My daughter began researching senior living options online as she knew how very upset I was with the whole situation. It was she who found a site called “A Place for Mom” and completed an application online to see if they could help. In less than 24 hours, I received a call from a senior living advisor, Jenny, and her compassion, knowledge and understanding set us on the path to Eva and Erma’s House.

Jenny was amazing. She knew my family’s financial abilities as well as my Mom’s and my needs. Within hours, she had e-mailed me four possibilities for senior living communities within miles of my house, which was important for me as I wanted mom to be close. I now realize that Jenny knew my needs at the time better than I did.

Jenny had made an appointment for me to visit Jill Cremens, owner at Eva and Erma’s house, and when I pulled up and saw the house I couldn’t believe it — I was expecting an institution, but instead, I pulled up to a 70s ranch home, with no signs of wheelchairs anywhere. The owner was charming, enthusiastic and helpful. We sat down and went over how I could make this happen financially and what the house would do for Mom. She explained the in-house care the residents would receive and gave us a tour through the darling kitchen and lovely home.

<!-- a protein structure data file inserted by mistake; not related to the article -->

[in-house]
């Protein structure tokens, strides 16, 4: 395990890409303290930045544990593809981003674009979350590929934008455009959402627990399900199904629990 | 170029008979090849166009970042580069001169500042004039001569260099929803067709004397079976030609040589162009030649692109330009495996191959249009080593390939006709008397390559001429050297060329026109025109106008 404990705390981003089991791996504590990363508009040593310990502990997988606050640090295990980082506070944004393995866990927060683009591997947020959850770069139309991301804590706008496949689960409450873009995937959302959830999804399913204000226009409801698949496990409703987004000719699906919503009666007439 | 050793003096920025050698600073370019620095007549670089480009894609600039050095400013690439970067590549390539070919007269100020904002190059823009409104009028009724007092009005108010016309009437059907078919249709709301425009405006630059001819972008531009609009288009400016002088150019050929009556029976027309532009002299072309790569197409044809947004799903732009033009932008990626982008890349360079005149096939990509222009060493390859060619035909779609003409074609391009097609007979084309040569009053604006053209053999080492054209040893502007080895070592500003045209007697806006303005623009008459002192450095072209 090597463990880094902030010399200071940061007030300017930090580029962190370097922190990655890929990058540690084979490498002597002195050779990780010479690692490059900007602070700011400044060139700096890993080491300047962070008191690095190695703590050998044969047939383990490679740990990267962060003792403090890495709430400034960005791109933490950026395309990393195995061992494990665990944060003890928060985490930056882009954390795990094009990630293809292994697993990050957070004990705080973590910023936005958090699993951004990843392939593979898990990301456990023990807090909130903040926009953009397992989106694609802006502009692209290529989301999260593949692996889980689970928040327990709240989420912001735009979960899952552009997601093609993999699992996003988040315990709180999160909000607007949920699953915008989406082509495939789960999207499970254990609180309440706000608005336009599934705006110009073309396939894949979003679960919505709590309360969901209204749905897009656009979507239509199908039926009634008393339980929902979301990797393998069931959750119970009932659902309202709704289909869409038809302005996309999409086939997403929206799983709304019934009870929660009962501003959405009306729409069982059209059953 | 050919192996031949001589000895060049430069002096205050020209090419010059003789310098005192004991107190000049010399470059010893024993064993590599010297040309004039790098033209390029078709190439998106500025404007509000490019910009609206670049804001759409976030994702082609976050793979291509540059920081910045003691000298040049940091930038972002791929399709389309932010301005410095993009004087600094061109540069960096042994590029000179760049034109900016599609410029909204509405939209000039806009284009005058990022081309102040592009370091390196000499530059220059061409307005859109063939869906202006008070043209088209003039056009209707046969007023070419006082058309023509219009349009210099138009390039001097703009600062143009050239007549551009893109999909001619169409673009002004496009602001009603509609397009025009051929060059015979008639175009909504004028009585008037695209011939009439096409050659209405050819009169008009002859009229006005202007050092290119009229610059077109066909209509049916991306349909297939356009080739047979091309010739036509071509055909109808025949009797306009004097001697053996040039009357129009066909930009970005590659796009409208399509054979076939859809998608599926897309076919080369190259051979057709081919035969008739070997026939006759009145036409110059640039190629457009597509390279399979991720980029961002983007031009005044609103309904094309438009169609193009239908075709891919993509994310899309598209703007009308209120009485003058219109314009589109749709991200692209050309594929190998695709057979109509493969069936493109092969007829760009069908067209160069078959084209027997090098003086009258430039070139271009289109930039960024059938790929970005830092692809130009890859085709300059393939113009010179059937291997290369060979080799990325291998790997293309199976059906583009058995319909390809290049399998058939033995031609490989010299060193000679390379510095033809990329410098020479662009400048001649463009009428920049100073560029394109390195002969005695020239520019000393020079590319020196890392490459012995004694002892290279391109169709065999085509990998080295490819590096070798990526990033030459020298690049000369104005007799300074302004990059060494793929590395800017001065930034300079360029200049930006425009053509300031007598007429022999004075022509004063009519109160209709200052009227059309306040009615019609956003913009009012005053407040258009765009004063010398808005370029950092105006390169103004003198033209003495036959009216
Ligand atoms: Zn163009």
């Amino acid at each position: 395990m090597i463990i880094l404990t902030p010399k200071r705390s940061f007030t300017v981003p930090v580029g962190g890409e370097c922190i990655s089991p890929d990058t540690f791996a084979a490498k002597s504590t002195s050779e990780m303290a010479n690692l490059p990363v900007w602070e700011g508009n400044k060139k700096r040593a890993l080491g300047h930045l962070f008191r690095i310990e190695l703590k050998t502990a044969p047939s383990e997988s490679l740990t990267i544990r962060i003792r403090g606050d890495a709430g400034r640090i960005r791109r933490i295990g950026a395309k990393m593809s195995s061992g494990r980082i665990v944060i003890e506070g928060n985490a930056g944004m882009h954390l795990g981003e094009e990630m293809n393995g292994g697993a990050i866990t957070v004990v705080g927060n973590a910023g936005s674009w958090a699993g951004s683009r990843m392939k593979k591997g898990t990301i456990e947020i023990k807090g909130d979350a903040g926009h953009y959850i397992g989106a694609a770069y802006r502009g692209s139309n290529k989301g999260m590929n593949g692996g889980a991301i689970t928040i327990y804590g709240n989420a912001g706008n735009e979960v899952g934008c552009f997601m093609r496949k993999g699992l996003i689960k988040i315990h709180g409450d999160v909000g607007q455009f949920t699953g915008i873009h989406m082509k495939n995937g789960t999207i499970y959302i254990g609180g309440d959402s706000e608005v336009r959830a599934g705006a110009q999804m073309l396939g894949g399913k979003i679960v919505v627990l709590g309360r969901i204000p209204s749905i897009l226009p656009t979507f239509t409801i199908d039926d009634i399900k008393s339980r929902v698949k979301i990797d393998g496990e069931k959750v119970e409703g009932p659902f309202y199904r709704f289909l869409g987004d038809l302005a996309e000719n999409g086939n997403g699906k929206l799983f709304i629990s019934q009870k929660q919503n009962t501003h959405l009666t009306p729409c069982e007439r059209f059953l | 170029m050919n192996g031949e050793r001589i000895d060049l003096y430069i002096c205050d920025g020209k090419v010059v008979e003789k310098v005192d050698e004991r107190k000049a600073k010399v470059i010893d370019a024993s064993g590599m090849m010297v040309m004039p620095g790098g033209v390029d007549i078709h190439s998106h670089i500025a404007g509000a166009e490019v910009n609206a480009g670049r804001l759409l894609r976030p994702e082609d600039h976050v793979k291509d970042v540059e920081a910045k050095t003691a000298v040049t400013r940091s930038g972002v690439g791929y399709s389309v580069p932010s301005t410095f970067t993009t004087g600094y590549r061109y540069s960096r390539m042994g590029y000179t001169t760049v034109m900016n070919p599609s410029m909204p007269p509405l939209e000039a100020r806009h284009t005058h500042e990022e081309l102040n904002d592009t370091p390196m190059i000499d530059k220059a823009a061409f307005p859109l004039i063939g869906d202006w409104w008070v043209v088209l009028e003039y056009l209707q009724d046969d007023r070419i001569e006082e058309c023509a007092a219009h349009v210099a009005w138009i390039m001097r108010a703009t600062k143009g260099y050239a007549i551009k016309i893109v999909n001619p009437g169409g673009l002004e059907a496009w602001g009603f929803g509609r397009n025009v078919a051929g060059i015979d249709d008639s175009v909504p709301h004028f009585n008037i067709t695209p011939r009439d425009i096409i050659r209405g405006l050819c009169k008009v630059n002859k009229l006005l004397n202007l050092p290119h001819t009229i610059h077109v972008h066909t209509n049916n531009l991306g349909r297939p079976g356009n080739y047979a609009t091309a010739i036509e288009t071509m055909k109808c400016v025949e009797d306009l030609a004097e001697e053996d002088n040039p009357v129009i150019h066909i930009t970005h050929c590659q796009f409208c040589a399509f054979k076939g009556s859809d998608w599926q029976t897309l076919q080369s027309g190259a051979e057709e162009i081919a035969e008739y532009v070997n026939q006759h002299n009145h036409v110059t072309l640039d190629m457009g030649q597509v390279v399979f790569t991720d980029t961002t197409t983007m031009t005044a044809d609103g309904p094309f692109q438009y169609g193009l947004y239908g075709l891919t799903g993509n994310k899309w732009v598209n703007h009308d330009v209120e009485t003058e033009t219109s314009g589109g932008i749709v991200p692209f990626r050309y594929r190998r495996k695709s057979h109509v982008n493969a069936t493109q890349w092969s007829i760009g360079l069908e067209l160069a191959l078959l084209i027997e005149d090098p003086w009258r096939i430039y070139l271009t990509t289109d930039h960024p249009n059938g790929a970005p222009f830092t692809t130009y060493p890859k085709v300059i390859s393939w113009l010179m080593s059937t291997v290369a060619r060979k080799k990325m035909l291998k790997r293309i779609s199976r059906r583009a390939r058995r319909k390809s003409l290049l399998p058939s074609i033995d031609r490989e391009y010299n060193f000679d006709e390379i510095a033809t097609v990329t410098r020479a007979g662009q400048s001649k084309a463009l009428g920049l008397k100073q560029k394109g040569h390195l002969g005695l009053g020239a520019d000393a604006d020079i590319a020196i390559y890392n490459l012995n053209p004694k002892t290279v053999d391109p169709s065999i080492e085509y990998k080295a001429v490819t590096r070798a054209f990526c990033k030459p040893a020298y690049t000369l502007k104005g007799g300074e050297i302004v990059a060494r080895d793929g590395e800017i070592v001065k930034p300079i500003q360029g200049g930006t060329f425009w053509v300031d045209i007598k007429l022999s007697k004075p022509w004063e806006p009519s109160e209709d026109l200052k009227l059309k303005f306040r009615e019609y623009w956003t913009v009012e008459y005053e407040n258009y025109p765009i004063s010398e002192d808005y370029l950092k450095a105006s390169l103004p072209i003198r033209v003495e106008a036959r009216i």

Truthfully, I was initially very unsure about the transition, but after my talk with the owner and meeting the in-house caregiver and seeing the room where Mom would live, I realized this was the “perfect” place for her. So without ever visiting another community, I made the decision that indeed this move was the right decision for all involved.

The owner also gave me the fabulous news that the house was pet-friendly and that Mom could bring her darling cat and companion, Sugar. So all our problems were solved.

The next step was to try to arrange the finances and again, our advisor came to the rescue! Jenny could not have been more helpful in putting in the application to the VA for survivor benefits or working with me to enable me to make the necessary steps for Mom. She even set me up with a lawyer she worked with to do a health care directive, power of attorney and will.

My total cost for Mom having 24/7 care plus three meals a day is not much more than I was paying for caregivers, food and rent previously. I cannot say the move has not put me in financial hardship as Mom only receives social security and a small insurance payment per month, but once the VA benefits are approved, that will all be resolved. The point is, that hardship would exist no matter what, and to see my Mom today is worth any inconvenience I might have had as she is so happy in her new home.